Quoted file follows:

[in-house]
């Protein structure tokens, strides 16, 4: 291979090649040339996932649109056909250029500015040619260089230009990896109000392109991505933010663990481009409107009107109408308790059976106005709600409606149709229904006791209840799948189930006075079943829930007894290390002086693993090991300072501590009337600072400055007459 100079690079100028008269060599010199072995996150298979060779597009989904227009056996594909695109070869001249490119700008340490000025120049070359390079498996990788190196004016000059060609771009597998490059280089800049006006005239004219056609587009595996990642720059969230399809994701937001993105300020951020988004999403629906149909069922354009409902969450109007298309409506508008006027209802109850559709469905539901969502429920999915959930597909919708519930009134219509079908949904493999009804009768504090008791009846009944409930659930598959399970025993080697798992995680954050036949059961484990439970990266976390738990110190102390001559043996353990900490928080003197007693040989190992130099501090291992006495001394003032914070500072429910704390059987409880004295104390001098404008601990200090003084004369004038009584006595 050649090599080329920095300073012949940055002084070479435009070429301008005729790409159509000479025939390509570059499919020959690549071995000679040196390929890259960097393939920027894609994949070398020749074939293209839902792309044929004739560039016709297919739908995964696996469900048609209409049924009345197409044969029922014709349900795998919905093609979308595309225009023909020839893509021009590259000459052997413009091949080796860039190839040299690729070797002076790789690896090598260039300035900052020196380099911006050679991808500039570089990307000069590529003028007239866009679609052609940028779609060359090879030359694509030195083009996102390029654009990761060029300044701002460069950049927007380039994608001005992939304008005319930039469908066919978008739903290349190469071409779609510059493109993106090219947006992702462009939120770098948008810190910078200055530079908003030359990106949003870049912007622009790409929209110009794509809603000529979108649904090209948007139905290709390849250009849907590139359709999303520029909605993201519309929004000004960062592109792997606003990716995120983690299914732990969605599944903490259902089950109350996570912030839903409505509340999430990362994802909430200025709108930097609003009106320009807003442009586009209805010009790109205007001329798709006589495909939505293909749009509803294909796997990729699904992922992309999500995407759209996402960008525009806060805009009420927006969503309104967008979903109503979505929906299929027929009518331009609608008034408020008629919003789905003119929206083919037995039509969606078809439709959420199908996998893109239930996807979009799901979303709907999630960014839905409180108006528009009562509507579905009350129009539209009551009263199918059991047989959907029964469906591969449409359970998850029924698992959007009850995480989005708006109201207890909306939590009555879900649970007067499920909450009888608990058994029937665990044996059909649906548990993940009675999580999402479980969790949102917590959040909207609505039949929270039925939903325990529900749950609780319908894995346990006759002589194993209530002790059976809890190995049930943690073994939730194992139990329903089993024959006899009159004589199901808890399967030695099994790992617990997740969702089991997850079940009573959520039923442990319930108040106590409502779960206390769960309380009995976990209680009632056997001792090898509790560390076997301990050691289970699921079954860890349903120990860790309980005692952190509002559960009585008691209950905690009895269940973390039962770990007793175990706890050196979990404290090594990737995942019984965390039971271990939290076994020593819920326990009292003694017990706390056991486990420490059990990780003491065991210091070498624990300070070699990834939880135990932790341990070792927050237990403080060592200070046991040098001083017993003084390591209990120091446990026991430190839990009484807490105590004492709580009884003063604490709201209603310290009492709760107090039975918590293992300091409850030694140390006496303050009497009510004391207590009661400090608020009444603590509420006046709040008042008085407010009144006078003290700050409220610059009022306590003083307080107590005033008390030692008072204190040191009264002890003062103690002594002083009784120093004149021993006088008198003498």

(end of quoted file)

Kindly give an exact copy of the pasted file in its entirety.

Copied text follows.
[in-house]
């Protein structure tokens, strides 16, 4: 291979090649040339996932649109056909250029500015040619260089230009990896109000392109991505933010663990481009409107009107109408308790059976106005709600409606149709229904006791209840799948189930006075079943829930007894290390002086693993090991300072501590009337600072400055007459 100079690079100028008269060599010199072995996150298979060779597009989904227009056996594909695109070869001249490119700008340490000025120049070359390079498996990788190196004016000059060609771009597998490059280089800049006006005239004219056609587009595996990642720059969230399809994701937001993105300020951020988004999403629906149909069922354009409902969450109007298309409506508008006027209802109850559709469905539901969502429920999915959930597909919708519930009134219509079908949904493999009804009768504090008791009846009944409930659930598959399970025993080697798992995680954050036949059961484990439970990266976390738990110190102390001559043996353990900490928080003197007693040989190992130099501090291992006495001394003032914070500072429910704390059987409880004295104390001098404008601990200090003084004369004038009584006595 050649090599080329920095300073012949940055002084070479435009070429301008005729790409159509000479025939390509570059499919020959690549071995000679040196390929890259960097393939920027894609994949070398020749074939293209839902792309044929004739560039016709297919739908995964696996469900048609209409049924009345197409044969029922014709349900795998919905093609979308595309225009023909020839893509021009590259000459052997413009091949080796860039190839040299690729070797002076790789690896090598260039300035900052020196380099911006050679991808500039570089990307000069590529003028007239866009679609052609940028779609060359090879030359694509030195083009996102390029654009990761060029300044701002460069950049927007380039994608001005992939304008005319930039469908066919978008739903290349190469071409779609510059493109993106090219947006992702462009939120770098948008810190910078200055530079908003030359990106949003870049912007622009790409929209110009794509809603000529979108649904090209948007139905290709390849250009849907590139359709999303520029909605993201519309929004000004960062592109792997606003990716995120983690299914732990969605599944903490259902089950109350996570912030839903409505509340999430990362994802909430200025709108930097609003009106320009807003442009586009209805010009790109205007001329798709006589495909939505293909749009509803294909796997990729699904992922992309999500995407759209996402960008525009806060805009009420927006969503309104967008979903109503979505929906299929027929009518331009609608008034408020008629919003789905003119929206083919037995039509969606078809439709959420199908996998893109239930996807979009799901979303709907999630960014839905409180108006528009009562509507579905009350129009539209009551009263199918059991047989959907029964469906591969449409359970998850029924698992959007009850995480989005708006109201207890909306939590009555879900649970007067499920909450009888608990058994029937665990044996059909649906548990993940009675999580999402479980969790949102917590959040909207609505039949929270039925939903325990529900749950609780319908894995346990006759002589194993209530002790059976809890190995049930943690073994939730194992139990329903089993024959006899009159004589199901808890399967030695099994790992617990997740969702089991997850079940009573959520039923442990319930108040106590409502779960206390769960309380009995976990209680009632056997001792090898509790560390076997301990050691289970699921079954860890349903120990860790309980005692952190509002559960009585008691209950905690009895269940973390039962770990007793175990706890050196979990404290090594990737995942019984965390039971271990939290076994020593819920326990009292003694017990706390056991486990420490059990990780003491065991210091070498624990300070070699990834939880135990932790341990070792927050237990403080060592200070046991040098001083017993003084390591209990120091446990026991430190839990009484807490105590004492709580009884003063604490709201209603310290009492709760107090039975918590293992300091409850030694140390006496303050009497009510004391207590009661400090608020009444603590509420006046709040008042008085407010009144006078003290700050409220610059009022306590003083307080107590005033008390030692008072204190040191009264002890003062103690002594002083009784120093004149021993006088008198003498």